• Track your heart rate – Many people with PEM experience relapses when their heart rate exceeds a certain rate. Keeping track of your heart rate allows you to connect an increased heart rate with symptoms. This allows you to set a maximum heart rate within your limit.
  • Identify activities that are too much – keep track of which activities trigger symptoms. While these can be physical activities, mental and emotional activities, such as watching television or a simple phone call with a friend can often push you past your limit.

Adapting to YOUR Limits and Pacing

Once you have established your baseline and your energy limits, the goal of pacing is to adapt your daily activities to stay within those limits. Some important strategies to consider include:

  • Know your limits – Now that you have established limits, you must strive to keep your activities within those limits in order to avoid a symptom flare.  
  • Don’t push yourself – Limits will vary day to day so if you are feeling the effects of your activities, don’t push yourself. While you may feel you are within your established limits, listening to your body is essential. You may have some stress or things going on you aren’t aware of and don’t want to go over your limits.
  • Keep your heart rate down – Keep an eye on your wearable and watch your heart rate. If you have the option, set an alarm that goes off when your heart rate goes over your limit. The average heart rate limit is 220 minus your age multiplied by 0.55, though you may find yours is lower.
  • Always make time for rest – Any form of activity will require rest in order to provide balance. Set time during the day to rest, even if it feels like rest “in the middle” of an activity.
  • Adapt activities as needed – Adapting certain activities or using adaptive equipment can also help reduce your energy levels while still allowing you to complete certain activities. For example, when cooking dinner use a high-leg chair or bar stool to sit instead of standing. When grocery shopping, use the electric wheelchair shopping carts instead of pushing a cart while walking.
  • Plan your days ahead when possible – Try and plan your days and weeks ahead of time as best you can. For example, if you know that you have a doctor’s appointment on Wednesday that will require showering, driving, attending the appointment, and possibly picking up medications afterward, try and leave Tuesday and Thursday open for rest days. In addition, try not to pile up too many activities in one day. Spread out things during the week and be sure to schedule time for rest.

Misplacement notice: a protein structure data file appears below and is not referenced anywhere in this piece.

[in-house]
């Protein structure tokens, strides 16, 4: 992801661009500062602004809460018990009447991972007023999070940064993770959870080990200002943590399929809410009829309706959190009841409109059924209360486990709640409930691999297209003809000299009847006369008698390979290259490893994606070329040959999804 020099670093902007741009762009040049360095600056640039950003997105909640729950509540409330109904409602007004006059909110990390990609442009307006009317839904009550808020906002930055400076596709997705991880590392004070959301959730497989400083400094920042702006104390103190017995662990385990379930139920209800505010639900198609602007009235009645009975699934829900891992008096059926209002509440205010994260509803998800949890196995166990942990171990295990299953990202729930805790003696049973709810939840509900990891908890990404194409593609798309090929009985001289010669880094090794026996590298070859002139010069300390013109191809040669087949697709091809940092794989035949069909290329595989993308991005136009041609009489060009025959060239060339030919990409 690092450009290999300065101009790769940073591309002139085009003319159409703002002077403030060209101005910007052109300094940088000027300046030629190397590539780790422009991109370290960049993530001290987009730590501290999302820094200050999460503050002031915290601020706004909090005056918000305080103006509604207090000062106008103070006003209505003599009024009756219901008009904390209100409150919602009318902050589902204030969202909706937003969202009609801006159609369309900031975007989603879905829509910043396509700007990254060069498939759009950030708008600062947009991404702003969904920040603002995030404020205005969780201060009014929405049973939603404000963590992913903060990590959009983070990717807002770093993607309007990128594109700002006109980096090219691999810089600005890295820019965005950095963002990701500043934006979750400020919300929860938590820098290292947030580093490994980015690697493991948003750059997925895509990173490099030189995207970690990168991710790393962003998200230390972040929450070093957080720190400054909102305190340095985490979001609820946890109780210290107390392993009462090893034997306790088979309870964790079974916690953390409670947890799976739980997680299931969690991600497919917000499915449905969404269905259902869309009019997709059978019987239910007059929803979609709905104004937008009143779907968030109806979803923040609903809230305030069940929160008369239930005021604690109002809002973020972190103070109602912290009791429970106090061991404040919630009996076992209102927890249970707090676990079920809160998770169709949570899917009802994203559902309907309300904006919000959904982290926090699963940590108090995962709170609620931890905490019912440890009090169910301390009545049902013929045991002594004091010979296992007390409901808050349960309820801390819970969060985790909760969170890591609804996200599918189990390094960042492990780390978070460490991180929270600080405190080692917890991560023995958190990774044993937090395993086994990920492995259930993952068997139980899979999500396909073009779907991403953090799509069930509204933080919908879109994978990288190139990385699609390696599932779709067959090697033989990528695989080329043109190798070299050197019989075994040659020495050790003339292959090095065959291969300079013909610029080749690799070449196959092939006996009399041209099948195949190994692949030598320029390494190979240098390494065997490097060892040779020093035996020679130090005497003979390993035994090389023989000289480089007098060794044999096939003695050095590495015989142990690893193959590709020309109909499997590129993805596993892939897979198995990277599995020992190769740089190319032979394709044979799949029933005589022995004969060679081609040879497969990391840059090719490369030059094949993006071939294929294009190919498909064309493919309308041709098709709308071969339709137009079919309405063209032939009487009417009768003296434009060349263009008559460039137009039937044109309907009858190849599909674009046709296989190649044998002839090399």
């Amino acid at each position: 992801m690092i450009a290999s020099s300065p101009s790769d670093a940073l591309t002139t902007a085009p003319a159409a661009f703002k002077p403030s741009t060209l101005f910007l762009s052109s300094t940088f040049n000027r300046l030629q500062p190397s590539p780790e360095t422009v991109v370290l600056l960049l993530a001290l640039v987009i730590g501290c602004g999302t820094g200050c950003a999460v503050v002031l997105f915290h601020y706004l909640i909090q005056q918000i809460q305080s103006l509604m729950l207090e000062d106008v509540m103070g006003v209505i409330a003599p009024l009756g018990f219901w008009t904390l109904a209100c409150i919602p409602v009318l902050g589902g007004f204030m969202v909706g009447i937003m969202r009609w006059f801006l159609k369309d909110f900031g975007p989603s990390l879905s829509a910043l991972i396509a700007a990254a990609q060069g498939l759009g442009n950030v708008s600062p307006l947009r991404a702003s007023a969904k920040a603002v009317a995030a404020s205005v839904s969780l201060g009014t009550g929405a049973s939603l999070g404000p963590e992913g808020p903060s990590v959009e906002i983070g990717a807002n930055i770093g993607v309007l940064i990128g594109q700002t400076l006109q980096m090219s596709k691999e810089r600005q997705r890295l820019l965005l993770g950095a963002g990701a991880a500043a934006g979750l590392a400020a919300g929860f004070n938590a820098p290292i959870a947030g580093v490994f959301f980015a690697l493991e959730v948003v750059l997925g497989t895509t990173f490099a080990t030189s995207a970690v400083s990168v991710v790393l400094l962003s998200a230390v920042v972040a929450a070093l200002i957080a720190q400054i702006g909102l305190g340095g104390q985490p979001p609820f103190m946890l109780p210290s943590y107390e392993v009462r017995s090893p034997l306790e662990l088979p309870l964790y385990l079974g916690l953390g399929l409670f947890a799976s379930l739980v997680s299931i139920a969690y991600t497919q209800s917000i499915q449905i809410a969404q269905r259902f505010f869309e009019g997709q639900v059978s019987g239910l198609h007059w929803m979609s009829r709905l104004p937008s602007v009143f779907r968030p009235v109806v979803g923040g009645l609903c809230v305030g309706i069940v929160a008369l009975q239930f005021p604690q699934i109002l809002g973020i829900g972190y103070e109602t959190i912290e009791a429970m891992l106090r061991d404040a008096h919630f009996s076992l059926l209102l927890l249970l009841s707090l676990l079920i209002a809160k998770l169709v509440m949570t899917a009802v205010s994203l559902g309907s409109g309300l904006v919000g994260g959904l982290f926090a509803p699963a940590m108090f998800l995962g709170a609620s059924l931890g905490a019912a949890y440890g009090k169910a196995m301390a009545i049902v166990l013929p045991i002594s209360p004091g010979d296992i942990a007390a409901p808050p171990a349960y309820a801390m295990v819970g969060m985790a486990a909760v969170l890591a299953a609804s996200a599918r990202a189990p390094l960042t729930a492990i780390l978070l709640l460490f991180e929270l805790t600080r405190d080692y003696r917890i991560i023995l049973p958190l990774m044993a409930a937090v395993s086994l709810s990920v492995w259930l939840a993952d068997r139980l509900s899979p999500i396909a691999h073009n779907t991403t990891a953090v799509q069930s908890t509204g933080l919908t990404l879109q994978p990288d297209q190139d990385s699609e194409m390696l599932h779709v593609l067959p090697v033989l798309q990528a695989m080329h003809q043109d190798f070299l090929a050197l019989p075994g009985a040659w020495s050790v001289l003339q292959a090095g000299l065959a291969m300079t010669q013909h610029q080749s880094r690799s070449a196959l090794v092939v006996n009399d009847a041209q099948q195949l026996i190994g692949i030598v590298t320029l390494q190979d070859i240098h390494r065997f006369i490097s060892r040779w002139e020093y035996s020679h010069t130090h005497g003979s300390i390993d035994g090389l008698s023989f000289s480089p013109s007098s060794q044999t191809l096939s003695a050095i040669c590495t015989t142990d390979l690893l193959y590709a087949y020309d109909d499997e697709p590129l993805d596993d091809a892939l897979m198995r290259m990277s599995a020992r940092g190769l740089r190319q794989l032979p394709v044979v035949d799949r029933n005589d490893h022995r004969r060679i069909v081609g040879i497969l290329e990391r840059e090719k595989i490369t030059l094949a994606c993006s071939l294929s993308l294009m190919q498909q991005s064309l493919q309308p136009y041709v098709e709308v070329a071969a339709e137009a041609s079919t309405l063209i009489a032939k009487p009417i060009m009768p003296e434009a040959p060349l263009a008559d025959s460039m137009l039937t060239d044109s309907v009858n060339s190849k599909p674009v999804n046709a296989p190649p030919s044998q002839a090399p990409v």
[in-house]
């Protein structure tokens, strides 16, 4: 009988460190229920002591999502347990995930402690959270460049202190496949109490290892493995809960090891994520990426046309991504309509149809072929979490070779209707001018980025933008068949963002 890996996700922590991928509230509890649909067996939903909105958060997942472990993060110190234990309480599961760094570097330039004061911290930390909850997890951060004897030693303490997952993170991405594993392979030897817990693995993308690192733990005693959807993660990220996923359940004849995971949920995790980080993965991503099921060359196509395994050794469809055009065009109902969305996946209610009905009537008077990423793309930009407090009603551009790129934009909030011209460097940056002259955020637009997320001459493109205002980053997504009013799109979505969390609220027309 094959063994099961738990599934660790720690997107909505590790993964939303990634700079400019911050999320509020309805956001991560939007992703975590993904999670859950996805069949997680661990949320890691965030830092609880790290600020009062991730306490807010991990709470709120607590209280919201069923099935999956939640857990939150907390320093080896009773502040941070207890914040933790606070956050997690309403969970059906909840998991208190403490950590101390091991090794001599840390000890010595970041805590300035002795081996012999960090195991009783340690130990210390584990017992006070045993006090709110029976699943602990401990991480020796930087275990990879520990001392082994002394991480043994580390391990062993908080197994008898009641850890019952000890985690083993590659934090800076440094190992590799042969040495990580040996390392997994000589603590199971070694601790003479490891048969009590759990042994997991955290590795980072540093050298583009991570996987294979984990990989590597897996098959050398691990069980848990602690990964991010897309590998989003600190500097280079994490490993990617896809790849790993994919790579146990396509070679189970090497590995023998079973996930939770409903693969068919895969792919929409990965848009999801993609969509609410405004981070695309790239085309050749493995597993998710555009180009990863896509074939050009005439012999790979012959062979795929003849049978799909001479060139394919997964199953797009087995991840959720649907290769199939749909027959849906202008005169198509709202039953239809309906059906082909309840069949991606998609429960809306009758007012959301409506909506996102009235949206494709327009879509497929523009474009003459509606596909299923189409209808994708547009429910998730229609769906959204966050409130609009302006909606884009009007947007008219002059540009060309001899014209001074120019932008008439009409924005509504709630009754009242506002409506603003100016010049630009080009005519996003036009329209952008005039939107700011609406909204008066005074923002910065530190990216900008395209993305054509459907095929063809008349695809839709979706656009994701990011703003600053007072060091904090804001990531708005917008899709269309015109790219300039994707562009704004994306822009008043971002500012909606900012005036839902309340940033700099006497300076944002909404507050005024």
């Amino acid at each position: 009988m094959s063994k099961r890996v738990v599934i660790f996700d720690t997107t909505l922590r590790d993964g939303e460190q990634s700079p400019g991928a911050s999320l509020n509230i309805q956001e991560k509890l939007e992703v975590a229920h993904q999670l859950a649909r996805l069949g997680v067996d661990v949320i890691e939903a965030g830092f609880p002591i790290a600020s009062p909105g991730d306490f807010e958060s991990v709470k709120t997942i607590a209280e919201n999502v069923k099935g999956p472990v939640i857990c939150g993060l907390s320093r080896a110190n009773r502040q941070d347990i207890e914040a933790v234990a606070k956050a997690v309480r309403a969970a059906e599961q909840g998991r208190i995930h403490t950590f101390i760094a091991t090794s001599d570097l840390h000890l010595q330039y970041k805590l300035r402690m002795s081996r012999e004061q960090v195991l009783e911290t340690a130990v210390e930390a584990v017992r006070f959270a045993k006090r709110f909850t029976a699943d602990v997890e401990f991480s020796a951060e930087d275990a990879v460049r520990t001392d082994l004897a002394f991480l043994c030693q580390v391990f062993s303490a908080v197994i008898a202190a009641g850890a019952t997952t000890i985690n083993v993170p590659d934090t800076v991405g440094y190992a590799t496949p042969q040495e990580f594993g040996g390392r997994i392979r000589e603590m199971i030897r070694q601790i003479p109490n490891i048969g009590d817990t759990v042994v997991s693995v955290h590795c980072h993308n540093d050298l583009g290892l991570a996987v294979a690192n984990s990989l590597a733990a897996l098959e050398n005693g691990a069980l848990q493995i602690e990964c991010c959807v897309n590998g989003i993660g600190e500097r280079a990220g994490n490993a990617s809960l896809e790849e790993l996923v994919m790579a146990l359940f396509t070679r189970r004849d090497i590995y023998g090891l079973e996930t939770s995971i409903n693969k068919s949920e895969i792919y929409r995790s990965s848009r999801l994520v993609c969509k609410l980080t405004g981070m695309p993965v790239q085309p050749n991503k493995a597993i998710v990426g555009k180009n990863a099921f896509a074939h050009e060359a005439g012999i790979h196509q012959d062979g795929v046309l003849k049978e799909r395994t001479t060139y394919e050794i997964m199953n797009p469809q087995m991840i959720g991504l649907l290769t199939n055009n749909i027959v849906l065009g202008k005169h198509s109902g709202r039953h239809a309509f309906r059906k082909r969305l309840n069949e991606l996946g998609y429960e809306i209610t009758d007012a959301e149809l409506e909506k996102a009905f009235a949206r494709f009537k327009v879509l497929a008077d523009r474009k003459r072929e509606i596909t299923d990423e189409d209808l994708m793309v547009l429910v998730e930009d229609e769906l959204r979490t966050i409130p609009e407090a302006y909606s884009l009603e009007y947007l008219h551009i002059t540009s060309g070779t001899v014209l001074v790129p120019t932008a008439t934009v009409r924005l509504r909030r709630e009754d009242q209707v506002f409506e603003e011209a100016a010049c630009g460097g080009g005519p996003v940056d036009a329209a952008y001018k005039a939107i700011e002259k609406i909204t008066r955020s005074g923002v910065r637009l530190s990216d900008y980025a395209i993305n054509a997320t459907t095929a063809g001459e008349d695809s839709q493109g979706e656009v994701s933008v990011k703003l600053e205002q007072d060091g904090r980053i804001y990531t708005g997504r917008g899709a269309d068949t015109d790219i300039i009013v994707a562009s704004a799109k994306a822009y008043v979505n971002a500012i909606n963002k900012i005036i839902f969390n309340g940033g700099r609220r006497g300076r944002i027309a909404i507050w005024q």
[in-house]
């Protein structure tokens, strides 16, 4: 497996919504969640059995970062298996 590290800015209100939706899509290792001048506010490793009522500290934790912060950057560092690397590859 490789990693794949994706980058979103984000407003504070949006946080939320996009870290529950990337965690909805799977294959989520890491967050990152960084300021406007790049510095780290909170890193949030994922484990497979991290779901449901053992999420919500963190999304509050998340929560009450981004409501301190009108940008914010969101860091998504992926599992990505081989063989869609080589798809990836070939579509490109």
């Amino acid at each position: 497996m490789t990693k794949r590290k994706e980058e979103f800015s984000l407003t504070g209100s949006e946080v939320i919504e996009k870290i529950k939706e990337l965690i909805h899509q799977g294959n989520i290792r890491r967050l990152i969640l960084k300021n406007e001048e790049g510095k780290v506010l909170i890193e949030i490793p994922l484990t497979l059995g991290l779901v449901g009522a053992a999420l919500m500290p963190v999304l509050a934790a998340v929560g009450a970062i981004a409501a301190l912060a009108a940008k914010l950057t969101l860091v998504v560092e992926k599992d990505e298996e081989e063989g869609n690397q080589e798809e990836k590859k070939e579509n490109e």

• Prioritize your day – If you have a lot of activities you need to do each week, prioritize your activities and perform the most important activities first. If you still have the energy within your limits after they are complete, continue down your list.
  • STICK to your LIMITS – If you were an active person before post-exertional malaise, it can be difficult to hold yourself back and stick to your limits, especially on days when you are feeling good. It can be easy to try and push yourself to your previous level of activity and, while you may feel okay doing more activity, you will likely pay for it tomorrow or the next day with a big increase in symptoms and intensity that could last for days or weeks.

Count Your Spoons

To better understand pacing, Christine Miserandino from But You Don’t Look Sick created The Spoon Theory. This helps to better understand what it is like to live with a chronic condition. While Miserandino has lupus, the idea of pacing remains similar. The spoon theory uses spoons to represent your available energy for each day. Every day you start out with your normal number of spoons. As you do an activity, a spoon is taken away.

Unfortunately, things like poor sleep or cold can take away spoons before your day even starts. This will limit the number of activities you can do in a day. Simple activities, such as getting out of bed or getting dressed, can eliminate spoons before you even start your day. What this shows, in terms of pacing, is you truly need to think about your limits. Plan which activities you can do each day in order to stay within those limits.

Expanding YOUR Limits

Over time, living consistently within your limits may allow you to expand your limits without triggering PEM. However, any steps to expand your limits must be done with care and very slowly. If your PEM symptoms return with increased activity, reduce back to your previous activity levels immediately.

If your current level of activity is triggering PEM, you may have to rethink your limits and decrease your activity.